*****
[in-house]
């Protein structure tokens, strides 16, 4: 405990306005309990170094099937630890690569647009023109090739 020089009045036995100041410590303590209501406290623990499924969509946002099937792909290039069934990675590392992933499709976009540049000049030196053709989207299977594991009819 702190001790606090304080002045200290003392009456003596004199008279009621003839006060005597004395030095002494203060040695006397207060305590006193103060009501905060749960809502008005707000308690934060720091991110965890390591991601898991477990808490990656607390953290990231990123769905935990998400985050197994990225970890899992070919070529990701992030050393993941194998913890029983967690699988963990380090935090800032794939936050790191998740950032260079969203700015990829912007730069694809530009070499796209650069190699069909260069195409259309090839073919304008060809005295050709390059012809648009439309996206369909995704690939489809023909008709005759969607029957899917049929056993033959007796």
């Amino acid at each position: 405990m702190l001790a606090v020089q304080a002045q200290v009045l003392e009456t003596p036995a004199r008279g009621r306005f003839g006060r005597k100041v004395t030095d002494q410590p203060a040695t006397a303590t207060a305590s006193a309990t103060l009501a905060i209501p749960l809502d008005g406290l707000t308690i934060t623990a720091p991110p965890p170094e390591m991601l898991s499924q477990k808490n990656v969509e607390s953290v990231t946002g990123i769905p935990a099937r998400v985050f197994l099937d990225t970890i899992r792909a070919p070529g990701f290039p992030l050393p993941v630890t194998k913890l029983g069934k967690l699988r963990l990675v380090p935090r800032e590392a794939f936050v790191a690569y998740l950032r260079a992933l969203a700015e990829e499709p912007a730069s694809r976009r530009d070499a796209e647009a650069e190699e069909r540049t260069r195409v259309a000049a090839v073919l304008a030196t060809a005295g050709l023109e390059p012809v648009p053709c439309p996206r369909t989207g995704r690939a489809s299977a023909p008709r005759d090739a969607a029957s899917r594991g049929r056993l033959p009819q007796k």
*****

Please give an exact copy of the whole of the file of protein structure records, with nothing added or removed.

[in-house]
């Protein structure tokens, strides 16, 4: 405990306005309990170094099937630890690569647009023109090739 020089009045036995100041410590303590209501406290623990499924969509946002099937792909290039069934990675590392992933499709976009540049000049030196053709989207299977594991009819 702190001790606090304080002045200290003392009456003596004199008279009621003839006060005597004395030095002494203060040695006397207060305590006193103060009501905060749960809502008005707000308690934060720091991110965890390591991601898991477990808490990656607390953290990231990123769905935990998400985050197994990225970890899992070919070529990701992030050393993941194998913890029983967690699988963990380090935090800032794939936050790191998740950032260079969203700015990829912007730069694809530009070499796209650069190699069909260069195409259309090839073919304008060809005295050709390059012809648009439309996206369909995704690939489809023909008709005759969607029957899917049929056993033959007796």
């Amino acid at each position: 405990m702190l001790a606090v020089q304080a002045q200290v009045l003392e009456t003596p036995a004199r008279g009621r306005f003839g006060r005597k100041v004395t030095d002494q410590p203060a040695t006397a303590t207060a305590s006193a309990t103060l009501a905060i209501p749960l809502d008005g406290l707000t308690i934060t623990a720091p991110p965890p170094e390591m991601l898991s499924q477990k808490n990656v969509e607390s953290v990231t946002g990123i769905p935990a099937r998400v985050f197994l099937d990225t970890i899992r792909a070919p070529g990701f290039p992030l050393p993941v630890t194998k913890l029983g069934k967690l699988r963990l990675v380090p935090r800032e590392a794939f936050v790191a690569y998740l950032r260079a992933l969203a700015e990829e499709p912007a730069s694809r976009r530009d070499a796209e647009a650069e190699e069909r540049t260069r195409v259309a000049a090839v073919l304008a030196t060809a005295g050709l023109e390059p012809v648009p053709c439309p996206r369909t989207g995704r690939a489809s299977a023909p008709r005759d090739a969607a029957s899917r594991g049929r056993l033959p009819q007796k």